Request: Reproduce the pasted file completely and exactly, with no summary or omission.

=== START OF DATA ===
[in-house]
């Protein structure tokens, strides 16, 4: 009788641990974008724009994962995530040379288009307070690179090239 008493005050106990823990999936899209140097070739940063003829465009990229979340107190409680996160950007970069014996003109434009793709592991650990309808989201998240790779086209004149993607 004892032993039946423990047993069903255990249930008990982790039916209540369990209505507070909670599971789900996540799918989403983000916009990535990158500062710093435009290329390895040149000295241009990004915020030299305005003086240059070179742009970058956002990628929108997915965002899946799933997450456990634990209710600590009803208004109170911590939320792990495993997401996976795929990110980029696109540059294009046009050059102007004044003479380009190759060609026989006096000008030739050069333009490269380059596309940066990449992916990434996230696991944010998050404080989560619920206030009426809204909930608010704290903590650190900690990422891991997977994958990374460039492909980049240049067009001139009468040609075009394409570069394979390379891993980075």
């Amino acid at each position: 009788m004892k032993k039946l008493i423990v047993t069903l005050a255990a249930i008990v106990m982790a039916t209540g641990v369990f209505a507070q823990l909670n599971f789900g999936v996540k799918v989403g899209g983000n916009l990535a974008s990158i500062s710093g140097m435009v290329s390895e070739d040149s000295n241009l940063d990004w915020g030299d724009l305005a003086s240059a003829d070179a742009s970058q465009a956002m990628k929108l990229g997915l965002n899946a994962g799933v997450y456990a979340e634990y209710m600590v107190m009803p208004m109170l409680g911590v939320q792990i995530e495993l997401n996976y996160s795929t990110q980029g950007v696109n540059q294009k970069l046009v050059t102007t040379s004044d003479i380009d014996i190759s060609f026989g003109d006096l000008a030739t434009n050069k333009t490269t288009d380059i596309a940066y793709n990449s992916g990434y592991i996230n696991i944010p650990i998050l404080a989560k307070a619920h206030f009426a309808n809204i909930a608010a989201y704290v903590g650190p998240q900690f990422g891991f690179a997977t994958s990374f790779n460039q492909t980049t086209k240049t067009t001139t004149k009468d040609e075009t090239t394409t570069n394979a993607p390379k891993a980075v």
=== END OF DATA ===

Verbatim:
[in-house]
């Protein structure tokens, strides 16, 4: 009788641990974008724009994962995530040379288009307070690179090239 008493005050106990823990999936899209140097070739940063003829465009990229979340107190409680996160950007970069014996003109434009793709592991650990309808989201998240790779086209004149993607 004892032993039946423990047993069903255990249930008990982790039916209540369990209505507070909670599971789900996540799918989403983000916009990535990158500062710093435009290329390895040149000295241009990004915020030299305005003086240059070179742009970058956002990628929108997915965002899946799933997450456990634990209710600590009803208004109170911590939320792990495993997401996976795929990110980029696109540059294009046009050059102007004044003479380009190759060609026989006096000008030739050069333009490269380059596309940066990449992916990434996230696991944010998050404080989560619920206030009426809204909930608010704290903590650190900690990422891991997977994958990374460039492909980049240049067009001139009468040609075009394409570069394979390379891993980075």
């Amino acid at each position: 009788m004892k032993k039946l008493i423990v047993t069903l005050a255990a249930i008990v106990m982790a039916t209540g641990v369990f209505a507070q823990l909670n599971f789900g999936v996540k799918v989403g899209g983000n916009l990535a974008s990158i500062s710093g140097m435009v290329s390895e070739d040149s000295n241009l940063d990004w915020g030299d724009l305005a003086s240059a003829d070179a742009s970058q465009a956002m990628k929108l990229g997915l965002n899946a994962g799933v997450y456990a979340e634990y209710m600590v107190m009803p208004m109170l409680g911590v939320q792990i995530e495993l997401n996976y996160s795929t990110q980029g950007v696109n540059q294009k970069l046009v050059t102007t040379s004044d003479i380009d014996i190759s060609f026989g003109d006096l000008a030739t434009n050069k333009t490269t288009d380059i596309a940066y793709n990449s992916g990434y592991i996230n696991i944010p650990i998050l404080a989560k307070a619920h206030f009426a309808n809204i909930a608010a989201y704290v903590g650190p998240q900690f990422g891991f690179a997977t994958s990374f790779n460039q492909t980049t086209k240049t067009t001139t004149k009468d040609e075009t090239t394409t570069n394979a993607p390379k891993a980075v």